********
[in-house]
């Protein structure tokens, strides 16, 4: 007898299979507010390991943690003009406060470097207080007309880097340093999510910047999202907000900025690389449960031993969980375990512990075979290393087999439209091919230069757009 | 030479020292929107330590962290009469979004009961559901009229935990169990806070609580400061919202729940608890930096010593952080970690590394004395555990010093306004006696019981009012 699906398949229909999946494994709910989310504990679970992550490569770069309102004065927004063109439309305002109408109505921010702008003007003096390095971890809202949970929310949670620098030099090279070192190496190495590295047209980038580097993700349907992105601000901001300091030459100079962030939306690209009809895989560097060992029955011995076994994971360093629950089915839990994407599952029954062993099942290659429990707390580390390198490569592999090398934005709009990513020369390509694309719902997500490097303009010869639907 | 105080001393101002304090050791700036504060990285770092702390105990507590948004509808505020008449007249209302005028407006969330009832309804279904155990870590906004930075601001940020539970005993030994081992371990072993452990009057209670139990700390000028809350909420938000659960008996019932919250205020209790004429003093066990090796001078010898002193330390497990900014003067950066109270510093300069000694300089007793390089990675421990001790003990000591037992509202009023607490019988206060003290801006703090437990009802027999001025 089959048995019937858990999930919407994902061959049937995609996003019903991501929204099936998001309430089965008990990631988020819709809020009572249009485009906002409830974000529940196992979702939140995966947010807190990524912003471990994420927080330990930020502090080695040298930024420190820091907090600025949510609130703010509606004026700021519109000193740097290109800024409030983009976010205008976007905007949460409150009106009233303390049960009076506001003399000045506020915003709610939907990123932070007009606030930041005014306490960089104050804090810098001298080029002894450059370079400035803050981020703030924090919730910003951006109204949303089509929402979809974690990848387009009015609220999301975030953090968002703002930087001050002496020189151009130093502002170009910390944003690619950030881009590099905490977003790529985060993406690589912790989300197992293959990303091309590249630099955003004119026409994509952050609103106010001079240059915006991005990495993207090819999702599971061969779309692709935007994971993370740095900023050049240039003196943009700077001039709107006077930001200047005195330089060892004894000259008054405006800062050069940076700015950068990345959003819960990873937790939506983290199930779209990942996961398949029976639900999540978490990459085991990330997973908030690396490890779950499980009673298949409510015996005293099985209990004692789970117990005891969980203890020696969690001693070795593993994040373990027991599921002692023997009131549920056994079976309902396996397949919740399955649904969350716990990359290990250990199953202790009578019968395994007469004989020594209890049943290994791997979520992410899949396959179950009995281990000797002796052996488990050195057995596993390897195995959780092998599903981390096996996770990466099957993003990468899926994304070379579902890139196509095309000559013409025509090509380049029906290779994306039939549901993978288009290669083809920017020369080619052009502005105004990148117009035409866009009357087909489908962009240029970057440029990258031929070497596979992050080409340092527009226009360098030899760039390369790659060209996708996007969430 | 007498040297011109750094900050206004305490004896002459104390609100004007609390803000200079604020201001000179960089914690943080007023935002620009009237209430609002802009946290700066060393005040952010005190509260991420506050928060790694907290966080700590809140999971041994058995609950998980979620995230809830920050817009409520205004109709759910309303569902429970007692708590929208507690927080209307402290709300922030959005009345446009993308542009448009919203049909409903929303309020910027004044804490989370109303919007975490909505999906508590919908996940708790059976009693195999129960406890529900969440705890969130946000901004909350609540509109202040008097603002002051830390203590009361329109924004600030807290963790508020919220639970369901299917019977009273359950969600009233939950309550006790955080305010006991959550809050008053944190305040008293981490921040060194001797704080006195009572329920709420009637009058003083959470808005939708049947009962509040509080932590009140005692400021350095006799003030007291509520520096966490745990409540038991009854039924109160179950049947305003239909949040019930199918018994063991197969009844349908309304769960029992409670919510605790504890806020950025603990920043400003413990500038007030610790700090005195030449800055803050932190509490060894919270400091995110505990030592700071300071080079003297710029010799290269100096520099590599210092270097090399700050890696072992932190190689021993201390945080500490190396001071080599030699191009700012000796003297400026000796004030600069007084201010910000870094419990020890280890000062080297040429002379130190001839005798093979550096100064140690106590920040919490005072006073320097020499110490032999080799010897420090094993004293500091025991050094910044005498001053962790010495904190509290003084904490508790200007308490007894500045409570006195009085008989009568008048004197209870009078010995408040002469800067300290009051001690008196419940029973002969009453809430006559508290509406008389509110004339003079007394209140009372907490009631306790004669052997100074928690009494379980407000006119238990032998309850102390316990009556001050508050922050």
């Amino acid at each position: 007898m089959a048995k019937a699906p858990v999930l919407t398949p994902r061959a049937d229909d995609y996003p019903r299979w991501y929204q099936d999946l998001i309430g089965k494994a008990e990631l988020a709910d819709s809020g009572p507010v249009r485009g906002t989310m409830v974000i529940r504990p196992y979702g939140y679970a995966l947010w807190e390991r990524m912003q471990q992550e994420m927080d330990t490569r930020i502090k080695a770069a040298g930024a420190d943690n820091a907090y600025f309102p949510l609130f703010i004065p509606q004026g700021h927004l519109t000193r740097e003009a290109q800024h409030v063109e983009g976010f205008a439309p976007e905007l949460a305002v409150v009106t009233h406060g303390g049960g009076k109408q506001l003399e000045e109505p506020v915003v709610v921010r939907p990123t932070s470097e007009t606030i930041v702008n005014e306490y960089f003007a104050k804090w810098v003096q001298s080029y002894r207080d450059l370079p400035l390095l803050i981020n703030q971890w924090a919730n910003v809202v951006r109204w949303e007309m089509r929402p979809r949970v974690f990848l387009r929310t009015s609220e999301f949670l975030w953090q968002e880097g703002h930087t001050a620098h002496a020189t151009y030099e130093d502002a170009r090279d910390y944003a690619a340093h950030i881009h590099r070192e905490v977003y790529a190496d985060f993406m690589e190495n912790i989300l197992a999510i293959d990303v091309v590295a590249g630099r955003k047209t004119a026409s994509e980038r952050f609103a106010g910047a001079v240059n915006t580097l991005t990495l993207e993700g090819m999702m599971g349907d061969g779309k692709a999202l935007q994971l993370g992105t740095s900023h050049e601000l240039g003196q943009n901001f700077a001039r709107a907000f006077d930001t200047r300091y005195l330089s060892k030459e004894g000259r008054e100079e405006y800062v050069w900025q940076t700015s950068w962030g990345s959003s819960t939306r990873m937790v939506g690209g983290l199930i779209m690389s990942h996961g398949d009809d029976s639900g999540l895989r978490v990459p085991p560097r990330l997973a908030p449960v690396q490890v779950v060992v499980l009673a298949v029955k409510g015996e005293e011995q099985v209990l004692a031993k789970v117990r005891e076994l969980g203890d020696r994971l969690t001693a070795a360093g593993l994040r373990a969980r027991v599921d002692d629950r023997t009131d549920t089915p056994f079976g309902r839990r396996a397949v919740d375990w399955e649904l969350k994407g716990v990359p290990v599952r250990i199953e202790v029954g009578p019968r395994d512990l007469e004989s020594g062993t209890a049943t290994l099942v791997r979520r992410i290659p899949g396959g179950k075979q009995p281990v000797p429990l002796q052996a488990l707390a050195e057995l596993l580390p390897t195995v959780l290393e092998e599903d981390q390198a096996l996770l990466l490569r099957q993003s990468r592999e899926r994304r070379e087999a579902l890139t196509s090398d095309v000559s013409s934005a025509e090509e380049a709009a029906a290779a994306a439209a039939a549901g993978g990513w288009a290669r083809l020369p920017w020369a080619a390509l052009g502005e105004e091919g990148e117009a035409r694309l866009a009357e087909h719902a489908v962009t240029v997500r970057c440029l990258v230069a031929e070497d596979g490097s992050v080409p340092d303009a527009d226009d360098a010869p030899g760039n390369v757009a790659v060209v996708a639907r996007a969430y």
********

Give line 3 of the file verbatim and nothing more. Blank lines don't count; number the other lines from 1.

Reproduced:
């Amino acid at each position: 007898m089959a048995k019937a699906p858990v999930l919407t398949p994902r061959a049937d229909d995609y996003p019903r299979w991501y929204q099936d999946l998001i309430g089965k494994a008990e990631l988020a709910d819709s809020g009572p507010v249009r485009g906002t989310m409830v974000i529940r504990p196992y979702g939140y679970a995966l947010w807190e390991r990524m912003q471990q992550e994420m927080d330990t490569r930020i502090k080695a770069a040298g930024a420190d943690n820091a907090y600025f309102p949510l609130f703010i004065p509606q004026g700021h927004l519109t000193r740097e003009a290109q800024h409030v063109e983009g976010f205008a439309p976007e905007l949460a305002v409150v009106t009233h406060g303390g049960g009076k109408q506001l003399e000045e109505p506020v915003v709610v921010r939907p990123t932070s470097e007009t606030i930041v702008n005014e306490y960089f003007a104050k804090w810098v003096q001298s080029y002894r207080d450059l370079p400035l390095l803050i981020n703030q971890w924090a919730n910003v809202v951006r109204w949303e007309m089509r929402p979809r949970v974690f990848l387009r929310t009015s609220e999301f949670l975030w953090q968002e880097g703002h930087t001050a620098h002496a020189t151009y030099e130093d502002a170009r090279d910390y944003a690619a340093h950030i881009h590099r070192e905490v977003y790529a190496d985060f993406m690589e190495n912790i989300l197992a999510i293959d990303v091309v590295a590249g630099r955003k047209t004119a026409s994509e980038r952050f609103a106010g910047a001079v240059n915006t580097l991005t990495l993207e993700g090819m999702m599971g349907d061969g779309k692709a999202l935007q994971l993370g992105t740095s900023h050049e601000l240039g003196q943009n901001f700077a001039r709107a907000f006077d930001t200047r300091y005195l330089s060892k030459e004894g000259r008054e100079e405006y800062v050069w900025q940076t700015s950068w962030g990345s959003s819960t939306r990873m937790v939506g690209g983290l199930i779209m690389s990942h996961g398949d009809d029976s639900g999540l895989r978490v990459p085991p560097r990330l997973a908030p449960v690396q490890v779950v060992v499980l009673a298949v029955k409510g015996e005293e011995q099985v209990l004692a031993k789970v117990r005891e076994l969980g203890d020696r994971l969690t001693a070795a360093g593993l994040r373990a969980r027991v599921d002692d629950r023997t009131d549920t089915p056994f079976g309902r839990r396996a397949v919740d375990w399955e649904l969350k994407g716990v990359p290990v599952r250990i199953e202790v029954g009578p019968r395994d512990l007469e004989s020594g062993t209890a049943t290994l099942v791997r979520r992410i290659p899949g396959g179950k075979q009995p281990v000797p429990l002796q052996a488990l707390a050195e057995l596993l580390p390897t195995v959780l290393e092998e599903d981390q390198a096996l996770l990466l490569r099957q993003s990468r592999e899926r994304r070379e087999a579902l890139t196509s090398d095309v000559s013409s934005a025509e090509e380049a709009a029906a290779a994306a439209a039939a549901g993978g990513w288009a290669r083809l020369p920017w020369a080619a390509l052009g502005e105004e091919g990148e117009a035409r694309l866009a009357e087909h719902a489908v962009t240029v997500r970057c440029l990258v230069a031929e070497d596979g490097s992050v080409p340092d303009a527009d226009d360098a010869p030899g760039n390369v757009a790659v060209v996708a639907r996007a969430y």